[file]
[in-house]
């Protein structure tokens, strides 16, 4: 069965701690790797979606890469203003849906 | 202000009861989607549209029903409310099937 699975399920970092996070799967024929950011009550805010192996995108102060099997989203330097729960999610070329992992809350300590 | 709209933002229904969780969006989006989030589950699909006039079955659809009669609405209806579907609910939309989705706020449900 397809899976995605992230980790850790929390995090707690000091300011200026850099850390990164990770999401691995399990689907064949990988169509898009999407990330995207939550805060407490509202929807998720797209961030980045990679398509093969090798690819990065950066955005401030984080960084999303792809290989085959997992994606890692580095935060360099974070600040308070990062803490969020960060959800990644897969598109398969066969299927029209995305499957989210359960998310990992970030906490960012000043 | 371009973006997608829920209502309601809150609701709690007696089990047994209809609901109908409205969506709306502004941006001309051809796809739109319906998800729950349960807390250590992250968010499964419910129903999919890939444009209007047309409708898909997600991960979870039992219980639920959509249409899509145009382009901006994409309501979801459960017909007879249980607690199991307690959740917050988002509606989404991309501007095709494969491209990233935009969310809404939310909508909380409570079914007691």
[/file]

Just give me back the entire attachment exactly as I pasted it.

[in-house]
């Protein structure tokens, strides 16, 4: 069965701690790797979606890469203003849906 | 202000009861989607549209029903409310099937 699975399920970092996070799967024929950011009550805010192996995108102060099997989203330097729960999610070329992992809350300590 | 709209933002229904969780969006989006989030589950699909006039079955659809009669609405209806579907609910939309989705706020449900 397809899976995605992230980790850790929390995090707690000091300011200026850099850390990164990770999401691995399990689907064949990988169509898009999407990330995207939550805060407490509202929807998720797209961030980045990679398509093969090798690819990065950066955005401030984080960084999303792809290989085959997992994606890692580095935060360099974070600040308070990062803490969020960060959800990644897969598109398969066969299927029209995305499957989210359960998310990992970030906490960012000043 | 371009973006997608829920209502309601809150609701709690007696089990047994209809609901109908409205969506709306502004941006001309051809796809739109319906998800729950349960807390250590992250968010499964419910129903999919890939444009209007047309409708898909997600991960979870039992219980639920959509249409899509145009382009901006994409309501979801459960017909007879249980607690199991307690959740917050988002509606989404991309501007095709494969491209990233935009969310809404939310909508909380409570079914007691």